But I am biased. I think "counterterrorism" is a mission set that does far more damage than good. In name alone it shifts the focuse to attacking the symptoms of problems; and away from the problems themselves. It also shifts the focus and funding to those organizations that engage those symptoms and away from those who are mandated with addressing the problems, thereby accentuating their previous failures that facilitated the rise of terrorism to beging with. A viscious circle.

Now we have a State Department that does Counterterrorism and Nation Building as what appears to be its new primary purpose in support to the Defense Department. Sad.

What we really need is a State Department that looks beyond states, but is focused on the diplomacy and policies needed to mitigate the need for such symptomatic approaches.

I guess I'm just irritated with our nation's approach to everything related to terrorism these days and it makes me grouchy. Sorry.

As to Ken's question though, of "who did he terrorize." Probably a few thousand bureaucrats.

More important question: Who did he inspire?
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"The modern COIN mindset is when one arrogantly goes to some foreign land and attempts to make those who live there a lesser version of one's self. The FID mindset is when one humbly goes to some foreign land and seeks first to understand, and then to help in some small way for those who live there to be the best version of their own self." Colonel Robert C. Jones, US Army Special Forces (Retired)
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Old 02-21-2010   #31
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Default I understand the argument and I still disagree...

I can see terrorism as a tactic. I can also see it as an effect - did someone get real scared because someone else was threatened or killed? Well, then they were terrorized, weren't they?

I still don't think it's a useful legal definition, regardless of the perpetrators motive or intent. We have crimes. We have acts of war. We even have war crimes. What else is needed?

What useful purpose does debating whether or not an act of violence or intimidation should be called domestic terrorism serve? Is it not enough to call it murder, attempted murder, aggravated assault, arson, property destruction, stalking, etc.?

I see the term "terrorism" as Wilf seems to see terms like manuever warfare, 4GW, OOTW, etc. It's a hip term for an ancient tactic/effect that serves no useful purpose and diverts attention away from the essence of what's really going on.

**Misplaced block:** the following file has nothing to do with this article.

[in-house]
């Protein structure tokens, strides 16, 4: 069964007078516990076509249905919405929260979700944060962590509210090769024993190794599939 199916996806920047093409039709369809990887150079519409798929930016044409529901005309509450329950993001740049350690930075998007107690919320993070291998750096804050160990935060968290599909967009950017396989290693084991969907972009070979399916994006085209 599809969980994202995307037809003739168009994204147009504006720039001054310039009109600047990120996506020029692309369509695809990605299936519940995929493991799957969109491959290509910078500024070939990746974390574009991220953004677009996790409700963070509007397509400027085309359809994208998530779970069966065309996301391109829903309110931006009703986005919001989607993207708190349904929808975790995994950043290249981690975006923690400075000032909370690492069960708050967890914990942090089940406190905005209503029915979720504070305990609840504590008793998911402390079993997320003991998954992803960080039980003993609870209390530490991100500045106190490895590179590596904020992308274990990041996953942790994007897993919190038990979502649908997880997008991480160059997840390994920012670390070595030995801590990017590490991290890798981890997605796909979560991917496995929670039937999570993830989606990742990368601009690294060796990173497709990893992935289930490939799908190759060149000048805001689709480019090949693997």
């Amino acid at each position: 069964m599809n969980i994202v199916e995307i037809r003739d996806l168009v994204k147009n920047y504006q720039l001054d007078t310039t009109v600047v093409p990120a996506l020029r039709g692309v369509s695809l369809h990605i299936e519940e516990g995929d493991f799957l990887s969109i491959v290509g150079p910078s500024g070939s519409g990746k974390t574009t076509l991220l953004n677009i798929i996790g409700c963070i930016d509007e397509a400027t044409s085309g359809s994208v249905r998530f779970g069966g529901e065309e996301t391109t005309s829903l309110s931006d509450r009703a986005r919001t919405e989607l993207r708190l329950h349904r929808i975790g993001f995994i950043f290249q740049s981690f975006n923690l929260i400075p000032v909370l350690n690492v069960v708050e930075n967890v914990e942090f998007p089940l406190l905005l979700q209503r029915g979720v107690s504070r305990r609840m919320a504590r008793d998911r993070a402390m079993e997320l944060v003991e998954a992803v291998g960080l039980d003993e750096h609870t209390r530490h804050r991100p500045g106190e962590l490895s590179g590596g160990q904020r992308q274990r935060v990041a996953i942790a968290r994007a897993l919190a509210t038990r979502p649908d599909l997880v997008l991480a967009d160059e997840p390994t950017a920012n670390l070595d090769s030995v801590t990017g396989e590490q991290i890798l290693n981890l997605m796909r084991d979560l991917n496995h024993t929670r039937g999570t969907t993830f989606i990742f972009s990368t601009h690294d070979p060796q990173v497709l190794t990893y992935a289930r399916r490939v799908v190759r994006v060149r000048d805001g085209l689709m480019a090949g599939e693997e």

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Last edited by Rifleman; 02-21-2010 at 01:39 AM.
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Old 02-21-2010   #32
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Wink That's a totally acceptable outcome...

Quote:
Originally Posted by Bob's World View Post
I guess I'm just irritated with our nation's approach to everything related to terrorism these days and it makes me grouchy. Sorry.
Not a problem, as Bill would say, I feel your pain. Now you know why I'm grumpy and have been for forty plus years...
Quote:
As to Ken's question though, of "who did he terrorize." Probably a few thousand bureaucrats.
That's the acceptable outcome. Desirable even.

Just don't terrorize Congress or they'll pass some REALLY dumb laws.
Quote:
More important question: Who did he inspire?
Most likely no more than a few copycats who may or may not be successful, more or less. As I believe Slap will agree, that factors into a lot of criminal acts.
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Old 02-21-2010   #33
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I too don't think his inspiration will do much. Why? No Causation.

In America many complain about the government, but we recognize it's legitimacy and we believe in our ability to control it, vice the other way around. This is what immunizes a populace from Insurgent motivation, be it ideology, leadership, or acts like this.

Most populaces don't have anything even close to what we enjoy in America in this regard; but I assess downward trends on both of these critical metrics over the past 20 years; and that is a trend we would be wise to address sooner than later. Good COIN is done years before the acutal insurgent is ever even born.
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"The modern COIN mindset is when one arrogantly goes to some foreign land and attempts to make those who live there a lesser version of one's self. The FID mindset is when one humbly goes to some foreign land and seeks first to understand, and then to help in some small way for those who live there to be the best version of their own self." Colonel Robert C. Jones, US Army Special Forces (Retired)